Let’s face it, sphincters can be quite amusing! Sphincters look pretty funny, but when they open and close, forget about it! Sphincters can be quite useful, as well. They act like doors helping to control the passage of things from one region to another. You might be asking yourself, “What are the sphincters of the human body?” Probably the most famous sphincter is the anal sphincter. Did you know it’s actually made of 2 sphincters consisting of 2 different types of muscle tissue? There’s an internal anal sphincter which is made of smooth muscle, so it’s involuntarily controlled. That’s right! It can open and close whenever it wants to! Luckily for us, we have an external anal sphincter which is made of skeletal muscle. Skeletal muscle is voluntarily controlled which means we can control the closure of this muscle, giving us the ability to wait to release the contents of our bowels when the time and place are appropriate. The following is a list of other sphincters in the human body you can impress your friends with the next time the opportunity presents itself:
- Preputial sphincter or Peripenic muscle: (smooth) functions to contract penile foreskin around the head of the penis.
- Internal urethral sphincter: (smooth) part of the urinary bladder. It controls the passage of urine from the bladder into the urethra.
- External urethral sphincter: (skeletal) found in the musculature that makes up the floor of the pelvis [urogenital diaphragm]. It allows us to control when and where to release the urine from our body.
- Orbicularis oris: (skeletal) allows us to close the opening of our mouth. Upon closer look, the muscle fibers are not all organized in a circular fashion. The classification of this as a sphincter is debatable.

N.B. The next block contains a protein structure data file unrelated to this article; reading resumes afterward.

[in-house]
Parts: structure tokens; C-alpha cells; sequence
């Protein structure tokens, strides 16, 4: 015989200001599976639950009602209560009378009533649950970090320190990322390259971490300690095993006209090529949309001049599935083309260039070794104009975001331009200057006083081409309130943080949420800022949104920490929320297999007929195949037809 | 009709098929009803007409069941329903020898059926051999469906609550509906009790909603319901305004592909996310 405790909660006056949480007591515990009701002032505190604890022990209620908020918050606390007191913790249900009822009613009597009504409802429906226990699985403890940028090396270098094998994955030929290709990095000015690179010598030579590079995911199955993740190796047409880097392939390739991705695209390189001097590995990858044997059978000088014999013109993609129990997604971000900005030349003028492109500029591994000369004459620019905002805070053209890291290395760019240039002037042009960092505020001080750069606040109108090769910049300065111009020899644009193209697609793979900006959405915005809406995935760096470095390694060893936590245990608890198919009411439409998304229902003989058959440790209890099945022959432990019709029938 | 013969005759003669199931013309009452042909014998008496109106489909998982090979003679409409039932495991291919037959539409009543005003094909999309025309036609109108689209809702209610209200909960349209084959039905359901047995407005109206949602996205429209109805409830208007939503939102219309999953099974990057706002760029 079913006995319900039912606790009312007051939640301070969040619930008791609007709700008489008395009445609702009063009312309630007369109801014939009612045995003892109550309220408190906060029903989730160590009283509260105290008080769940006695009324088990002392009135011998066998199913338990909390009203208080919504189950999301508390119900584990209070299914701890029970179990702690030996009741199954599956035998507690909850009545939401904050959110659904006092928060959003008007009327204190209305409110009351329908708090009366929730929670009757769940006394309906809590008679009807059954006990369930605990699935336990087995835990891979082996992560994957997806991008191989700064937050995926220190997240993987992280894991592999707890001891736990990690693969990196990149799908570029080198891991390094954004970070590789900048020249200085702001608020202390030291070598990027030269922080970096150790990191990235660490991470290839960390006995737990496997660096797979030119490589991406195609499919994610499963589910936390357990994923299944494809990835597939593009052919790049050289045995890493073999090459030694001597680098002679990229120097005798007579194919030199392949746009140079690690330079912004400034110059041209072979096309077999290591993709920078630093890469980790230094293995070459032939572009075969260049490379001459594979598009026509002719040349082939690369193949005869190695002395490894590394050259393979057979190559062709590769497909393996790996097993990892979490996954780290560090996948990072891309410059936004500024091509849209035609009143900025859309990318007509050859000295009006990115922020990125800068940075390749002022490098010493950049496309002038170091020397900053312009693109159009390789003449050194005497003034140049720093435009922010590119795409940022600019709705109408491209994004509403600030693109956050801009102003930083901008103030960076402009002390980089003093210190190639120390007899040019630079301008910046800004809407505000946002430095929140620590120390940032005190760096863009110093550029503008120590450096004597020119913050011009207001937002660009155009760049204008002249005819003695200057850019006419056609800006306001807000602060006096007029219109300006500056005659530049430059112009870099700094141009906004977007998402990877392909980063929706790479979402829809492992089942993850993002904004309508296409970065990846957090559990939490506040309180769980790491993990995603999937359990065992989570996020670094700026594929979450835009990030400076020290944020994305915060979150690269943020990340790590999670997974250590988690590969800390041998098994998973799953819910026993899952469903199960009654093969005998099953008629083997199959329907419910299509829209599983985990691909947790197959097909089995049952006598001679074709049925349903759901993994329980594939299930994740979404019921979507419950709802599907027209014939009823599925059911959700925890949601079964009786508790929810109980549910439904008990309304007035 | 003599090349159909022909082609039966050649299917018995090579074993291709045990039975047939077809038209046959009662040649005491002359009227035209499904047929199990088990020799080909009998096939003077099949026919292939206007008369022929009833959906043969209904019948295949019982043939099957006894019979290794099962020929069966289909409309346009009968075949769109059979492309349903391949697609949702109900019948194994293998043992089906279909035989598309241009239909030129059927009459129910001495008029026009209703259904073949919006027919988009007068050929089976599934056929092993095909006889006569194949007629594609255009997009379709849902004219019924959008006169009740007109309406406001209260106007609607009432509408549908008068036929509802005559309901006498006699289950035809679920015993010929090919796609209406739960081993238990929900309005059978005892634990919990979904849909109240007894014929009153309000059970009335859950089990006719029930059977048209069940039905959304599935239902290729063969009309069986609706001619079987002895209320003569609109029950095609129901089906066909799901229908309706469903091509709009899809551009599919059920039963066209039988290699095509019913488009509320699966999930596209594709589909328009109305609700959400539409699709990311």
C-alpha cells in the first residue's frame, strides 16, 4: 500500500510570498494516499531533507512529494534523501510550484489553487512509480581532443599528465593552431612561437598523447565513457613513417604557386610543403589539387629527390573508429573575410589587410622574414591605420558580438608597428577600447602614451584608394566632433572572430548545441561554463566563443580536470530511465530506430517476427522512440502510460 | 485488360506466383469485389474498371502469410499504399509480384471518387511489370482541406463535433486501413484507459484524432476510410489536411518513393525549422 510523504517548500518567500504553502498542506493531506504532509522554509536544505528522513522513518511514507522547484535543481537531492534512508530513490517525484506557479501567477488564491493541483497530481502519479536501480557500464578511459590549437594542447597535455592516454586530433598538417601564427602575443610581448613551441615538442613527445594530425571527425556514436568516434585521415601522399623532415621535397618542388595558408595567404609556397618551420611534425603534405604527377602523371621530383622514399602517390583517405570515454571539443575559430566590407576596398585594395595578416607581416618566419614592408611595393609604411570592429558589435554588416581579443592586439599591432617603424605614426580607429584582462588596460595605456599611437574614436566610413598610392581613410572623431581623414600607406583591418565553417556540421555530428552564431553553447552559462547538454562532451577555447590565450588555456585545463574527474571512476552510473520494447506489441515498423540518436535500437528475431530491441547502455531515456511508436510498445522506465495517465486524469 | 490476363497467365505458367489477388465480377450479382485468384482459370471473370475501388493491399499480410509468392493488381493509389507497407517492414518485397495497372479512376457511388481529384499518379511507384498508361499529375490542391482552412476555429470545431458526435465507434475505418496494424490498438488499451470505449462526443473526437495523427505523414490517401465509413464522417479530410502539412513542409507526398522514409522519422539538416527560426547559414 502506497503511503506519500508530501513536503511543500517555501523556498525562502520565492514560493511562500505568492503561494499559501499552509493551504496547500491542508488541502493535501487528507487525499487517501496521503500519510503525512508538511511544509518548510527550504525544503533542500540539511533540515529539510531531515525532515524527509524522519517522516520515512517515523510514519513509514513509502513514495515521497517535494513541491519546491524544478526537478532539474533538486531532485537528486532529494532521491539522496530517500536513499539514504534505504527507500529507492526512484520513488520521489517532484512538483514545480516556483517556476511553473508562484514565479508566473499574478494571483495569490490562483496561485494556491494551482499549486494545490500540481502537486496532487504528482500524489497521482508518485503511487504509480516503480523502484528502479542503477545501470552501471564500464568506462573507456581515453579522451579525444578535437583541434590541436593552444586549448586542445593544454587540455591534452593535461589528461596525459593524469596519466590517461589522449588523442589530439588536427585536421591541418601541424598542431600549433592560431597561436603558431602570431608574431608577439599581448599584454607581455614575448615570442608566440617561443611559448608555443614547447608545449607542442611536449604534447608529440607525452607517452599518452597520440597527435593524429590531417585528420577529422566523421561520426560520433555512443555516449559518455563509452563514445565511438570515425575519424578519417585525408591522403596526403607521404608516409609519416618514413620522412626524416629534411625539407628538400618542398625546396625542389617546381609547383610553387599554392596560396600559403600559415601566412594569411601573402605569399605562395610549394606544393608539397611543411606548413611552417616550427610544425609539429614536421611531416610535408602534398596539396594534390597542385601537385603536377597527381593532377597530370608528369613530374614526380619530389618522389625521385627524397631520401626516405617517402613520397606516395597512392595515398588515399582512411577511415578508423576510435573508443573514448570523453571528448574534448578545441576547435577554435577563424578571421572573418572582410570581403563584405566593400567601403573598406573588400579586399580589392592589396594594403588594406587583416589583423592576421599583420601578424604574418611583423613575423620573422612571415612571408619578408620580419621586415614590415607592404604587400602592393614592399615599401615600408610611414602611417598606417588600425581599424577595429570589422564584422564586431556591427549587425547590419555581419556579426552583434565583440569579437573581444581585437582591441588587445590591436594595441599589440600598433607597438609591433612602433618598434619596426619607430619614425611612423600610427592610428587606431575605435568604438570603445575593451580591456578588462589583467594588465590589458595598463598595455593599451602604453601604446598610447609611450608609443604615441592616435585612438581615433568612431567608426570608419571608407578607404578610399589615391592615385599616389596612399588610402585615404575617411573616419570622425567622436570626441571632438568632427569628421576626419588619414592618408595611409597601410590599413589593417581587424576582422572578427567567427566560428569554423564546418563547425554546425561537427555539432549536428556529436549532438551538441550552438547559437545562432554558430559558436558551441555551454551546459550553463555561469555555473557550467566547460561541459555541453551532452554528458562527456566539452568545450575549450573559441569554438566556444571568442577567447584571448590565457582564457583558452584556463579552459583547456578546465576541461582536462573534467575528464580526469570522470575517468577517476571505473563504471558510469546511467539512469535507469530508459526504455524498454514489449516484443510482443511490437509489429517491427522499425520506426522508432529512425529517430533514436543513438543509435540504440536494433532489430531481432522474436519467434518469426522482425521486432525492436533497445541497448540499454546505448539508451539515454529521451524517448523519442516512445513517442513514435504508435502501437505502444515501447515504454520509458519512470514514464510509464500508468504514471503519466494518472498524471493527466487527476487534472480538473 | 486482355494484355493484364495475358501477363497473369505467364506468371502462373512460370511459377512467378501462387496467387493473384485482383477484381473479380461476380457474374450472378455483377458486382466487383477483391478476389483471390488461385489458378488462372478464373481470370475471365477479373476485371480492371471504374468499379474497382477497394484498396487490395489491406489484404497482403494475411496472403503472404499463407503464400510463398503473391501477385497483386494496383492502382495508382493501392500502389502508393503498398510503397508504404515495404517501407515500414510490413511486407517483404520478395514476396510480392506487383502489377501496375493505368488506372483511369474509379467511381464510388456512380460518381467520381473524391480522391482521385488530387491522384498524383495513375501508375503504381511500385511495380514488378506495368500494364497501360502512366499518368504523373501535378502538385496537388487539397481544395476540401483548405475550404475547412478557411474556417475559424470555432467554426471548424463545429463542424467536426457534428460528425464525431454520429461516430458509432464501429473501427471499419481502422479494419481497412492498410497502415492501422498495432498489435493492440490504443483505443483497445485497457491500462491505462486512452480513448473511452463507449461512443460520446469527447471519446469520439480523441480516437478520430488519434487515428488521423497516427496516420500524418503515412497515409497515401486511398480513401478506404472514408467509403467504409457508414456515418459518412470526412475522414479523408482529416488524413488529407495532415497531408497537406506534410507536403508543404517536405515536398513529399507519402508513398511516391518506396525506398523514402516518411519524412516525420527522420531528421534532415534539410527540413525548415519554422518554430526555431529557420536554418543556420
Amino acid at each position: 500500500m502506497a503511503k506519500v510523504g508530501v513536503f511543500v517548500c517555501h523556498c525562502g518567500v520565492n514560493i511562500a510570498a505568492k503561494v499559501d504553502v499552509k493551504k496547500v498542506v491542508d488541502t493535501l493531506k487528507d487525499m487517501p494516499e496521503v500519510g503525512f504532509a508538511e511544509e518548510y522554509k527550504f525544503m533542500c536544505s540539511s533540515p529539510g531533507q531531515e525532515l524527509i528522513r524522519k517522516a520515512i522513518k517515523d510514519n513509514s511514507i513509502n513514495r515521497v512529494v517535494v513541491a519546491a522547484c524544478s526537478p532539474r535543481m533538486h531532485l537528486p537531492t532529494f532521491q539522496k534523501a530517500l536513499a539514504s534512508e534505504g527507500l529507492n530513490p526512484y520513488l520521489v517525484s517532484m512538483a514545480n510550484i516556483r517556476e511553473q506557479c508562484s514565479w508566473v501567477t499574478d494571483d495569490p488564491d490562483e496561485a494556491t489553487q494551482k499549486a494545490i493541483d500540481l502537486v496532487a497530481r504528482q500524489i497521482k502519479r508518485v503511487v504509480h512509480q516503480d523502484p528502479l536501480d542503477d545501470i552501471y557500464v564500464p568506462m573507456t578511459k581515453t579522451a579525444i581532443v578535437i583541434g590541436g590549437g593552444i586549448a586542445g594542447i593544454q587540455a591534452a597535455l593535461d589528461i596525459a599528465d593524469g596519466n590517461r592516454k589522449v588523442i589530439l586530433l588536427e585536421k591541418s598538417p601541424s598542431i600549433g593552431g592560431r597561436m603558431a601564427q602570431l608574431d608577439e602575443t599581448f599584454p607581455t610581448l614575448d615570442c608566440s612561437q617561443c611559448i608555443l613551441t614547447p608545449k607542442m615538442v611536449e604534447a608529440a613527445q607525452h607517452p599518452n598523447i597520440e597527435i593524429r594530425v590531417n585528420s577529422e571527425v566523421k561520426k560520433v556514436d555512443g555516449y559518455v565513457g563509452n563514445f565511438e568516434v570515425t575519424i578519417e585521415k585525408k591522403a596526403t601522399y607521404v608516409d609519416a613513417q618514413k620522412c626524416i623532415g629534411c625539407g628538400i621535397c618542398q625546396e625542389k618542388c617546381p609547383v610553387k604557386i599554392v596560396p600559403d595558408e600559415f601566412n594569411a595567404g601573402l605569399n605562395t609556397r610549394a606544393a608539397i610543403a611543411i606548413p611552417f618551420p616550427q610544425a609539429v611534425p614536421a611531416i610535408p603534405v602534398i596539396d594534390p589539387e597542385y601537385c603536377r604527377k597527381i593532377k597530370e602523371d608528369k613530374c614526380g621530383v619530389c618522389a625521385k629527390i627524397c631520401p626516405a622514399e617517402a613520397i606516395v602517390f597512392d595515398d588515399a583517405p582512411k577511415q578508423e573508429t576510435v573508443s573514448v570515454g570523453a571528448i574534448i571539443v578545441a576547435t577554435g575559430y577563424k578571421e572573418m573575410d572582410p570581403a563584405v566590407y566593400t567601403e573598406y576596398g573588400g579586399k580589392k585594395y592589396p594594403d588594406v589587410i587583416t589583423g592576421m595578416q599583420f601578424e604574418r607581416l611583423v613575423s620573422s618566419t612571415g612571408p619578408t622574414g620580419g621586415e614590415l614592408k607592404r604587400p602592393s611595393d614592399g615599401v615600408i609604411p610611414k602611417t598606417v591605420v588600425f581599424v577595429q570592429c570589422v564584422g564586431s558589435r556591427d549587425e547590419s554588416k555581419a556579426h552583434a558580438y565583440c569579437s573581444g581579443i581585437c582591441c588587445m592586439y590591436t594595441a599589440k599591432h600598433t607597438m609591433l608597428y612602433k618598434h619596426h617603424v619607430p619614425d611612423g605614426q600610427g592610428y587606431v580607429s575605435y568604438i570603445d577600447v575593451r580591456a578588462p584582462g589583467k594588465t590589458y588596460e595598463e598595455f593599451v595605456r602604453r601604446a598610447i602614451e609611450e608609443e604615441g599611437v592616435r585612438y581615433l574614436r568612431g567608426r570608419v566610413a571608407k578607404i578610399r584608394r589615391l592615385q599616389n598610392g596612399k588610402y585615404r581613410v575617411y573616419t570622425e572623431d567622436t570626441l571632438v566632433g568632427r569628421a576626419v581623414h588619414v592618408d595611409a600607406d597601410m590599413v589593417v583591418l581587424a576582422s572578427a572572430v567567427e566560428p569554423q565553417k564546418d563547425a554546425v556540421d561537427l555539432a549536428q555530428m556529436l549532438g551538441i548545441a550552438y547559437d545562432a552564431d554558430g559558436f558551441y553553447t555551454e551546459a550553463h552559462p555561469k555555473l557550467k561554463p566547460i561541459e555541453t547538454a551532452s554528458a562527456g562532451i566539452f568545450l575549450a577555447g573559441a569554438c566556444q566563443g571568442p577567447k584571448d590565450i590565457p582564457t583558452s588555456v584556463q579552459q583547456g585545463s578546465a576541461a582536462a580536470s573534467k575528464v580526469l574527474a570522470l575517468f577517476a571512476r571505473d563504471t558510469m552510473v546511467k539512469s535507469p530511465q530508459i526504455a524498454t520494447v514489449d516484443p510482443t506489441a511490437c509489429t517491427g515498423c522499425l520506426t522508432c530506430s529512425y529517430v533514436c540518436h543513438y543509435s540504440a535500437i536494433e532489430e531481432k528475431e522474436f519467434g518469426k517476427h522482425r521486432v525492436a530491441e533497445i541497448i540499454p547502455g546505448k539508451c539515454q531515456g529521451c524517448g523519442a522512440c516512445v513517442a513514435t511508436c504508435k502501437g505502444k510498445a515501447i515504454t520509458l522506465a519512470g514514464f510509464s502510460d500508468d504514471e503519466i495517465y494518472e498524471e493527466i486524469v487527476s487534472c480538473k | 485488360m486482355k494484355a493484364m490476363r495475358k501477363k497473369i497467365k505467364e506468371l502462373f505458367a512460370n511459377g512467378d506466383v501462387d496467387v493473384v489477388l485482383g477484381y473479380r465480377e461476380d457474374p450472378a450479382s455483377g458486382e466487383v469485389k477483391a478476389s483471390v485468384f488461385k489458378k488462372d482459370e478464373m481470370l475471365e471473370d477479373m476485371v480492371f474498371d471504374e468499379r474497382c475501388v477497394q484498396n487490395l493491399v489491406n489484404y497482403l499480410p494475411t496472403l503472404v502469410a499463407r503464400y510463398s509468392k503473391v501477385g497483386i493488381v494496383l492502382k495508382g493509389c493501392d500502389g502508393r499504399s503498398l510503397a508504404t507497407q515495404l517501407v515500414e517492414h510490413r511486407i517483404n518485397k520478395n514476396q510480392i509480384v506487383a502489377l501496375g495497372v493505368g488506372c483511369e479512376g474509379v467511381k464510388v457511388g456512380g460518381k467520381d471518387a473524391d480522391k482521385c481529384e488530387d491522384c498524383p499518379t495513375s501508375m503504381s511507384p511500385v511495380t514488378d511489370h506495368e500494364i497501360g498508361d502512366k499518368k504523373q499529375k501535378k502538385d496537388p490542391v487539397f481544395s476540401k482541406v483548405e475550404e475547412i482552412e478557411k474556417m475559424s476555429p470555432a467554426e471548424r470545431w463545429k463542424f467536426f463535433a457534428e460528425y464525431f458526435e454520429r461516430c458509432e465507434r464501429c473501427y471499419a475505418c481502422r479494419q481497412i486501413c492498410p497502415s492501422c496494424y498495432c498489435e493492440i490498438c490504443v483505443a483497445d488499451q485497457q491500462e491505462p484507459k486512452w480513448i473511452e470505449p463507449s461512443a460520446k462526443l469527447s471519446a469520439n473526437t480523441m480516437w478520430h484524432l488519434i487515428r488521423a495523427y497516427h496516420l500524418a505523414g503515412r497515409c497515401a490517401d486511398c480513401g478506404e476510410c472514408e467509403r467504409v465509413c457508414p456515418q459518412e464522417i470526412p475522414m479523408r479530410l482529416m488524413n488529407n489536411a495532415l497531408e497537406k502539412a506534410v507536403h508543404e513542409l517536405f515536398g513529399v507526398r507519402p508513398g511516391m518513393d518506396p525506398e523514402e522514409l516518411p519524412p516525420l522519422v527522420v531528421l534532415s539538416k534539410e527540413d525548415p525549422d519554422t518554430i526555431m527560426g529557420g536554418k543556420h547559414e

- Orbicularis oculi: (skeletal) the circular muscle that closes and squints the eye it encircles.
- Sphincter pupillae or Pupillary sphincter or Pupillary constrictor: (smooth) circular muscle in the iris that encircle the pupil causing constriction upon contraction.
- Ciliary muscles: (smooth) they suspend the lens behind the pupil. Their contraction and relaxation will change the shape of the lens creating the “fine focus” function in the eye.
- Upper esophageal sphincters or Inferior pharyngeal sphincter: (smooth) controls passage of substances from the pharynx into the esophagus.
- Lower esophageal sphincter or Cardiac sphincter: (smooth) located just before the esophagus enters the stomach.
- Pyloric valve or sphincter: (smooth) helps to control the release of contents from the stomach into the duodenum.
- The sphincter of Oddi in the Hepatopancreatic ampulla: (smooth) helps to control bile and pancreatic juices’ entrance into the duodenum.
- Accessory pancreatic sphincter or Sphincter of Helly: (smooth) sometimes present in the accessory pancreatic ampulla, it helps to control passage of pancreatic secretions from the accessory pancreatic duct into the duodenum.
- Ileocecal valve or sphincter: (smooth) located where the ileum of the small intestine meets the large intestine at the region known as the cecum.
- Precapillary sphincters: (smooth) located at the entrance of capillary beds [mainly the mesenteric circulation] controlling blood flow into them.
Probably more information you ever wanted to know about sphincters, but there it is. Did I remember all of them? If not, feel free to add to the list. Cheers!